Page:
Breda O’Brien: No one ever asks when the foetus is due

A first step to accepting violence towards others is use of dehumanising language

‘It is no surprise that increasing numbers of parents, devastated by a dreadful prognosis for their little girl or boy in the womb, choose abortion.’ Photograph: iStock

‘It is no surprise that increasing numbers of parents, devastated by a dreadful prognosis for their little girl or boy in the womb, choose abortion.’ Photograph: iStock

 

By proposing the repeal of the Eighth Amendment to the Constitution and the effective abolition of rights for boys and girls in the womb up until the age of 12 weeks, the Oireachtas committee is being shamefully regressive.

When human rights are violated, there is usually a predictable process. One common step is dehumanisation, referring to humans in ways that obliterate their humanity.

Regarding abortion, we use a medical term for a stage of development instead of the simple word “baby”. Yet no one I know has yet been greeted by a friend with these words: “Congratulations. When is the foetus due?”

Similarly, one member of the Oireachtas committee described the early heartbeat as simply a pulsating tube.

Another tactic is to focus on the difficulties that individuals present for themselves or for society. This is particularly egregious when it involves disability. Recently, the United Nations Committee on the Rights of Persons with Disabilities (CRPD) issued a sharp rebuke to the UN Human Rights Committee, which wants to create a right to abortion on the grounds of so-called fatal foetal abnormality.

The CRPD said: “Laws which explicitly allow for abortion on grounds of impairment violate the Convention on the Rights of Persons with Disabilities.”

It added: “Often it cannot be said if an impairment is fatal. Experience shows that assessments on impairment conditions are often false. Even if it is not false, the assessment perpetuates notions of stereotyping disability as incompatible with a good life.”

Dreadful prognosis

It is no surprise that increasing numbers of parents, devastated by a dreadful prognosis for their little girl or boy in the womb, choose abortion. They are often surrounded by medical people whose immediate response is to suggest abortion.

They are failed by a system that still discriminates against people on the basis of ability. If they have the baby, they are likely to be treated kindly in the maternity hospital, but if the baby survives long enough to come home, they will be left cobbling together a threadbare patchwork of care at a time when they are already overwhelmed with grief.

Offering abortion as a way out instead of real, practical, ongoing support is part of a litany of State failures concerning children with disabilities and their parents and carers.

Another step towards the violation of human rights is to be able to listen to graphic descriptions of how the lives of other humans are ended without changing one’s mind.

Peter Thompson, consultant in maternal foetal medicine at Birmingham Women’s and Children’s Hospital spoke to the committee about abortion in the case of so-called fatal foetal abnormality.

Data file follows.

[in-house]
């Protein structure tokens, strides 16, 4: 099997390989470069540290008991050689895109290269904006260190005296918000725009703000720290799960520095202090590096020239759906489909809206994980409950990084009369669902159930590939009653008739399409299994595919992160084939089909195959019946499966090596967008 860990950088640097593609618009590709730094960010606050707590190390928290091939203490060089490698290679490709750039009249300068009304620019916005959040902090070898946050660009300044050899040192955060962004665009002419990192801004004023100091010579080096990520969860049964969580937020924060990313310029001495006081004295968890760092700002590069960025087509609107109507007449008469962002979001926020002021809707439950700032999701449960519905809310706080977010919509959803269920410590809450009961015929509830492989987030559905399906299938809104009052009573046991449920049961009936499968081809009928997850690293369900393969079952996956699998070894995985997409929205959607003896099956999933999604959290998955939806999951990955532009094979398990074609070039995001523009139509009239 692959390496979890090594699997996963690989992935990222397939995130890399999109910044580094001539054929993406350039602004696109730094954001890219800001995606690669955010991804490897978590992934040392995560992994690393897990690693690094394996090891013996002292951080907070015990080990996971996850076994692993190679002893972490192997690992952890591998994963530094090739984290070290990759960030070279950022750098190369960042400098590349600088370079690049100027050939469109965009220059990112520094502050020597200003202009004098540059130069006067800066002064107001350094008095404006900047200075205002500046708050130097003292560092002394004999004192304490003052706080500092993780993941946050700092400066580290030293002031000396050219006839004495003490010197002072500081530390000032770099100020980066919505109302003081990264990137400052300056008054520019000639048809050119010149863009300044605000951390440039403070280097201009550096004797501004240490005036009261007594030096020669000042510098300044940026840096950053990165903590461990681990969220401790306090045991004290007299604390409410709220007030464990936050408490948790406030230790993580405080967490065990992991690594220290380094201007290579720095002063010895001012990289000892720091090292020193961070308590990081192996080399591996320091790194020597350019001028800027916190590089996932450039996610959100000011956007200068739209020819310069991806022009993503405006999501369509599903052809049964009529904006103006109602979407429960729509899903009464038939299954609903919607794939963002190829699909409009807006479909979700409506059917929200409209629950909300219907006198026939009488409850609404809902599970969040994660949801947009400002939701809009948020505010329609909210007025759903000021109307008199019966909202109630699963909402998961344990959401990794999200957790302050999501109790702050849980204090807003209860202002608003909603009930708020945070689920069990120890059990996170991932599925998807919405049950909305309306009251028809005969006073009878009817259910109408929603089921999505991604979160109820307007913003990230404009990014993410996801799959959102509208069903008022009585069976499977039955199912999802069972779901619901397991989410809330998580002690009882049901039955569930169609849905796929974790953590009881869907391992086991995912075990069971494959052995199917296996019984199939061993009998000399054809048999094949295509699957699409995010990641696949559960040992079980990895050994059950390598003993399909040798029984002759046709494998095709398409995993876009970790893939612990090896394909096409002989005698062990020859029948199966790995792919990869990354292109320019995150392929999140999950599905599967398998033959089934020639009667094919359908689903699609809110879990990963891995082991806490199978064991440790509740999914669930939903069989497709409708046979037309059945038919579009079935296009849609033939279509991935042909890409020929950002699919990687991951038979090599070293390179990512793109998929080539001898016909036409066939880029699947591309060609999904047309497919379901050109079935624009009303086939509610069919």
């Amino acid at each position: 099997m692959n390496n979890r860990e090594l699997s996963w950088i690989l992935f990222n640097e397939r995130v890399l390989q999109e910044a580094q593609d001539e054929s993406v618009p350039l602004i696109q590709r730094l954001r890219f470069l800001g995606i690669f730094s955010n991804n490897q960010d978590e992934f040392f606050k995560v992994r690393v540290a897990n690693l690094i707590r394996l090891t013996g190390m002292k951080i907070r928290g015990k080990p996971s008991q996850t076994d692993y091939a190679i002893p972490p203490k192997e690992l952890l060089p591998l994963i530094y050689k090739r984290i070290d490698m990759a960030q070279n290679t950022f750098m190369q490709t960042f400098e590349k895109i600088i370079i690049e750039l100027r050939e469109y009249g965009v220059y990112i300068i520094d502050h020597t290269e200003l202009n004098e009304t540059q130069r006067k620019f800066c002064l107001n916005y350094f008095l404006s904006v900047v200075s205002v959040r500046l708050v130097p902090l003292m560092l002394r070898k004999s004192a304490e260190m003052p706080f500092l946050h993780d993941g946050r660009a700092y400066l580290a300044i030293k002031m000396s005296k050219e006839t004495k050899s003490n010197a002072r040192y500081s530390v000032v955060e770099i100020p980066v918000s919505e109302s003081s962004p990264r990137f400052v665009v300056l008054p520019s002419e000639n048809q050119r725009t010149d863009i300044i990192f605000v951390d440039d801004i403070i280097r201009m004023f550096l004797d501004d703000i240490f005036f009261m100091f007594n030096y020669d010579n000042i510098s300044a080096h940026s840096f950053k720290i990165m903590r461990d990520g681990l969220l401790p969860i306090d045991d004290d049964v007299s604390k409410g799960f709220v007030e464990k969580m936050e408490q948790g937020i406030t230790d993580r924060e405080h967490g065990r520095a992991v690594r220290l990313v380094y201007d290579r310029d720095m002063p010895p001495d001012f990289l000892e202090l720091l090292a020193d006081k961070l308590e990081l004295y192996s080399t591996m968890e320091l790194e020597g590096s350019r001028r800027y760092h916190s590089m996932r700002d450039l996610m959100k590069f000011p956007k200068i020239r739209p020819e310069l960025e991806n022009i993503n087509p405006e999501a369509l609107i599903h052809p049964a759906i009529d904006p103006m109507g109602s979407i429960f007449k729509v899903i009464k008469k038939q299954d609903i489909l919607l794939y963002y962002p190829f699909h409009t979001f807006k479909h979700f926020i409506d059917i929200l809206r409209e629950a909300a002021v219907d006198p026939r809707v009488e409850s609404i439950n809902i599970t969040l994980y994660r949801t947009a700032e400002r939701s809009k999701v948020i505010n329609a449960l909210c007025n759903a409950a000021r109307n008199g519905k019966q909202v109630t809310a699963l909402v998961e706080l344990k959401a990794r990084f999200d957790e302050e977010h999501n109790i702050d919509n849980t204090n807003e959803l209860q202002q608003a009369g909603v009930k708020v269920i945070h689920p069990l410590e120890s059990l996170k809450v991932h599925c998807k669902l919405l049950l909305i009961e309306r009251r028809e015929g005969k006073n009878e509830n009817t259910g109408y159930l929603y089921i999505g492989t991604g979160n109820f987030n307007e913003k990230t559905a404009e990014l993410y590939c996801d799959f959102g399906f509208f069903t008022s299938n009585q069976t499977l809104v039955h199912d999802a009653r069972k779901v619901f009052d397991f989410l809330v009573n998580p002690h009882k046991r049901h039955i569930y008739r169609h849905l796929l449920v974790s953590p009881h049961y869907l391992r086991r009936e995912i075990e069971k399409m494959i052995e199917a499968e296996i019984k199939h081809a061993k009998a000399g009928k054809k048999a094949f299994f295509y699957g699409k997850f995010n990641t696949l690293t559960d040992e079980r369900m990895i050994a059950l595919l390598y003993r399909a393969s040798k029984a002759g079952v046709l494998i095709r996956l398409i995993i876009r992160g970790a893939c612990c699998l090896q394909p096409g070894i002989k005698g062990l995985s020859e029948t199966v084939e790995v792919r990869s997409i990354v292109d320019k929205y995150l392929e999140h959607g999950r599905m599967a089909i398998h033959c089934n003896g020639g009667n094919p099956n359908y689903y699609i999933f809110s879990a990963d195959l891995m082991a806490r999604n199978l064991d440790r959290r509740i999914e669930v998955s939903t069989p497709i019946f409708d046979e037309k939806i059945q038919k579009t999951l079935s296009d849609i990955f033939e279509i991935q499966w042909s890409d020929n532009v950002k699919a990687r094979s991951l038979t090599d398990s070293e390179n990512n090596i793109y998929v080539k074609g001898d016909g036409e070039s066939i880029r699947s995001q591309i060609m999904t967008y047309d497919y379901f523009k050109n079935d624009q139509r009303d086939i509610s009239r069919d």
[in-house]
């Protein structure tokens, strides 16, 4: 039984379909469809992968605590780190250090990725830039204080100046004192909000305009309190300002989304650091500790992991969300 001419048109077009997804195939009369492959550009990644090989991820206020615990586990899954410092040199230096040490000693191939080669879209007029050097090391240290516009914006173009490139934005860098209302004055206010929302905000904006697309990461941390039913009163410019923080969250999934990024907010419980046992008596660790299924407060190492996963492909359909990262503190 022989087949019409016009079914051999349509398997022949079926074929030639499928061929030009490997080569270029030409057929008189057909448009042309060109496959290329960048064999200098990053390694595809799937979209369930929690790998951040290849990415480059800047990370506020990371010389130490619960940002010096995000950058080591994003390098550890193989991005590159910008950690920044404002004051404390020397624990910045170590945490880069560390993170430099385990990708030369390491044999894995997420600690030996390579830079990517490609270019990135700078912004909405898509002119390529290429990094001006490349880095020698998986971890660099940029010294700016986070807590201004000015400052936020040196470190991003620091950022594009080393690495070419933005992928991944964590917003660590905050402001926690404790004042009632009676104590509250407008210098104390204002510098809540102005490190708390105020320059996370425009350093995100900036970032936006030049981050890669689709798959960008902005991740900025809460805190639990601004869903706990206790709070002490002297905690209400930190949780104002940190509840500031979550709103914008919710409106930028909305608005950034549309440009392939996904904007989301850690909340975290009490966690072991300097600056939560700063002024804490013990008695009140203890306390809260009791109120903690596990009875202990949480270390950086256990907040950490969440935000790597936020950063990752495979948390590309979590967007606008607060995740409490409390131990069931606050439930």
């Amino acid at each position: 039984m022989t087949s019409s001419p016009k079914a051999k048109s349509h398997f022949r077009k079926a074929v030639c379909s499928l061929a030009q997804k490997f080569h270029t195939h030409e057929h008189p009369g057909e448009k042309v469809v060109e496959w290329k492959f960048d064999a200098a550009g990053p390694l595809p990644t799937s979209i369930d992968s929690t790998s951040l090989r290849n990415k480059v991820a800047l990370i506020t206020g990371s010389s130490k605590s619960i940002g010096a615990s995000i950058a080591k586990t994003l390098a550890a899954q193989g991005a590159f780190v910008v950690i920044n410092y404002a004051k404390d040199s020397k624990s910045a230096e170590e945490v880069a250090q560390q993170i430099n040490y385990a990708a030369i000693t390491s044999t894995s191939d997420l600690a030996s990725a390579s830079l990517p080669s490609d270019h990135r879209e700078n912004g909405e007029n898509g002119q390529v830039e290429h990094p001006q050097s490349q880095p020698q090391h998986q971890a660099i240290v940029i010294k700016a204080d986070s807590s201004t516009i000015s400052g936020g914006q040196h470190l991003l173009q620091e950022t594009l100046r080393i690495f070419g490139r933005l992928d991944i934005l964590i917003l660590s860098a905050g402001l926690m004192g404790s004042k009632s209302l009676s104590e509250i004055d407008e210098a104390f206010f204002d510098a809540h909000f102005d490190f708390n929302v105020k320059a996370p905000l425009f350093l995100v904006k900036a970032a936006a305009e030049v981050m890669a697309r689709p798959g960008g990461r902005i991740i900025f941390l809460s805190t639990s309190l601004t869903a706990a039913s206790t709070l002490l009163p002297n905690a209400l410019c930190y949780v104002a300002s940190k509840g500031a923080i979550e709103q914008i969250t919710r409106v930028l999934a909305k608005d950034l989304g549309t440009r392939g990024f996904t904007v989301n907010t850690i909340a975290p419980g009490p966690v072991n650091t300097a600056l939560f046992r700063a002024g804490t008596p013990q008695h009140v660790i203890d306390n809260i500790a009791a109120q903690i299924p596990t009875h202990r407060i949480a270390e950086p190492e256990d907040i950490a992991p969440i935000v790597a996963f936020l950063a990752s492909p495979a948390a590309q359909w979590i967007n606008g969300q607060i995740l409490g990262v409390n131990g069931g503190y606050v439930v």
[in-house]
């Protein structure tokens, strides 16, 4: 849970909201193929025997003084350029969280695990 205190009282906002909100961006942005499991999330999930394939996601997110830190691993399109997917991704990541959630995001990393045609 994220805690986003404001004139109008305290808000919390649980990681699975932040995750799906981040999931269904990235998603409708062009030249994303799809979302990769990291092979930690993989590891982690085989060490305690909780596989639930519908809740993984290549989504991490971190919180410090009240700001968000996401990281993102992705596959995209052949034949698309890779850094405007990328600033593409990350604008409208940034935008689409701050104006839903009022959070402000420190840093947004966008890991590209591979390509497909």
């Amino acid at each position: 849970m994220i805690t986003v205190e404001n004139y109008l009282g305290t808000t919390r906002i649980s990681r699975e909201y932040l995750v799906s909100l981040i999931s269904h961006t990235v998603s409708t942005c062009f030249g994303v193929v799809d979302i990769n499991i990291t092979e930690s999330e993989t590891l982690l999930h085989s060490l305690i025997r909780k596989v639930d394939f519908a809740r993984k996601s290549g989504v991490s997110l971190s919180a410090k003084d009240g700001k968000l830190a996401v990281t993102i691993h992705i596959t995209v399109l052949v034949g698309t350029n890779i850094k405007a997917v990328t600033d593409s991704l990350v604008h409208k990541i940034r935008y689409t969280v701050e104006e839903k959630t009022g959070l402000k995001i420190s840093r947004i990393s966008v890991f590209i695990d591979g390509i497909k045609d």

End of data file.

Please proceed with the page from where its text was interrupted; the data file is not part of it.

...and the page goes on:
He told the committee: “It is important that one then paralyses the foetus by administering a drug much as one would with a general anaesthetic, followed by an injection of either a local anaesthetic or potassium, which stops the heart.

“Once the foetus is born it becomes a baby and it is important to realise that whereas the foetus has no rights in the United Kingdom, the second it is born it acquires full rights . . . One would then have turned a scenario involving a foetus with an abnormality into one involving a premature baby with an abnormality, thus making the whole situation worse.”

This is a straightforward admission that the foetus must be killed before she or he can acquire human rights.

Despite this graphic, factual description of medicalised killing – Thompson termed it foeticide and said he did not enjoy it as he had become a doctor to save lives, – the majority of the committee voted in favour of this procedure being carried out in Ireland.

Amnesty International

One would think that human rights advocates such as Amnesty International would be up in arms at this blatant discrimination based on disability, but no. They are selective about which UN committee they choose to listen to, just as they are selective about which Irish legislation they choose to respect.

Amnesty thinks it is above the rules and that its mission renders it immune to question.

Therefore, it believes billionaires such as George Soros can pour as much money as they like into campaigns to repeal the Eighth Amendment.

The Standards in Public Office Commission ordered it to return €137,000 given to it by the Soros-funded Open Society, saying the donation breached Ireland’s campaign finance laws, which prohibit foreign donors from making donations to groups involved in elections or referendums here.

Perhaps Amnesty is shouting so loudly because its projected revenues are down to the extent that it has had to scale back contributions to the international Amnesty movement.

Any pro-life organisation blatantly receiving foreign funding like this would be hounded. Amnesty is betting on the silence of its friends in politics and the media to help it ensure the indifference of the Irish public.

It is a bet Amnesty is likely to win. Constant promotion of pro-choice views in the Irish media has already rendered the public numb to a deliberate denial of human rights to the very youngest humans.

Meanwhile, nothing is done to advance progressive alternatives that respect the dignity of both mother and baby.

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